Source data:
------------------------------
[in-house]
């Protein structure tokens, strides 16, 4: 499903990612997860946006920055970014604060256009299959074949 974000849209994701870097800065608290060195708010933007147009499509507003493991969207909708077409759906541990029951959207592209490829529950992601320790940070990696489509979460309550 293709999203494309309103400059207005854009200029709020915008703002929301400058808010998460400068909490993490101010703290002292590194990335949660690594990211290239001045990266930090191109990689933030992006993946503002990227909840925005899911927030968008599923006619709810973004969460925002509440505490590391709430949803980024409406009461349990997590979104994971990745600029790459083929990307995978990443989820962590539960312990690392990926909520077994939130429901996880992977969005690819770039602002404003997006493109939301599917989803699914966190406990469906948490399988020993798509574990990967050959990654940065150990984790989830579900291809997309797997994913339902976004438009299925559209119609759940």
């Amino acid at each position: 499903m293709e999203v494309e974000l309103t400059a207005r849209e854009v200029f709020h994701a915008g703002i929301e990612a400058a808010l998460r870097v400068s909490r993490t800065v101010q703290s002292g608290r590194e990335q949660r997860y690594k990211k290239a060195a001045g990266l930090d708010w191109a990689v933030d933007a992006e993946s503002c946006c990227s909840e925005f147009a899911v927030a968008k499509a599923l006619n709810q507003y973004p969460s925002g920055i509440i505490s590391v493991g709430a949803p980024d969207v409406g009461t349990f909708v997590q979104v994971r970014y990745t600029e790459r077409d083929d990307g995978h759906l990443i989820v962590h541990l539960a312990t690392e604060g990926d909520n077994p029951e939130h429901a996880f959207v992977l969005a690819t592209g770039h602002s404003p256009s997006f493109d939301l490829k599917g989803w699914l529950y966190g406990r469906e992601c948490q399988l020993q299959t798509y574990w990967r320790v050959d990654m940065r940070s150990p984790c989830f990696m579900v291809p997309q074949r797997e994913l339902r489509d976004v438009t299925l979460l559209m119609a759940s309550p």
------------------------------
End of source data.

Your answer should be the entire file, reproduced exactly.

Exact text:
[in-house]
């Protein structure tokens, strides 16, 4: 499903990612997860946006920055970014604060256009299959074949 974000849209994701870097800065608290060195708010933007147009499509507003493991969207909708077409759906541990029951959207592209490829529950992601320790940070990696489509979460309550 293709999203494309309103400059207005854009200029709020915008703002929301400058808010998460400068909490993490101010703290002292590194990335949660690594990211290239001045990266930090191109990689933030992006993946503002990227909840925005899911927030968008599923006619709810973004969460925002509440505490590391709430949803980024409406009461349990997590979104994971990745600029790459083929990307995978990443989820962590539960312990690392990926909520077994939130429901996880992977969005690819770039602002404003997006493109939301599917989803699914966190406990469906948490399988020993798509574990990967050959990654940065150990984790989830579900291809997309797997994913339902976004438009299925559209119609759940």
């Amino acid at each position: 499903m293709e999203v494309e974000l309103t400059a207005r849209e854009v200029f709020h994701a915008g703002i929301e990612a400058a808010l998460r870097v400068s909490r993490t800065v101010q703290s002292g608290r590194e990335q949660r997860y690594k990211k290239a060195a001045g990266l930090d708010w191109a990689v933030d933007a992006e993946s503002c946006c990227s909840e925005f147009a899911v927030a968008k499509a599923l006619n709810q507003y973004p969460s925002g920055i509440i505490s590391v493991g709430a949803p980024d969207v409406g009461t349990f909708v997590q979104v994971r970014y990745t600029e790459r077409d083929d990307g995978h759906l990443i989820v962590h541990l539960a312990t690392e604060g990926d909520n077994p029951e939130h429901a996880f959207v992977l969005a690819t592209g770039h602002s404003p256009s997006f493109d939301l490829k599917g989803w699914l529950y966190g406990r469906e992601c948490q399988l020993q299959t798509y574990w990967r320790v050959d990654m940065r940070s150990p984790c989830f990696m579900v291809p997309q074949r797997e994913l339902r489509d976004v438009t299925l979460l559209m119609a759940s309550p």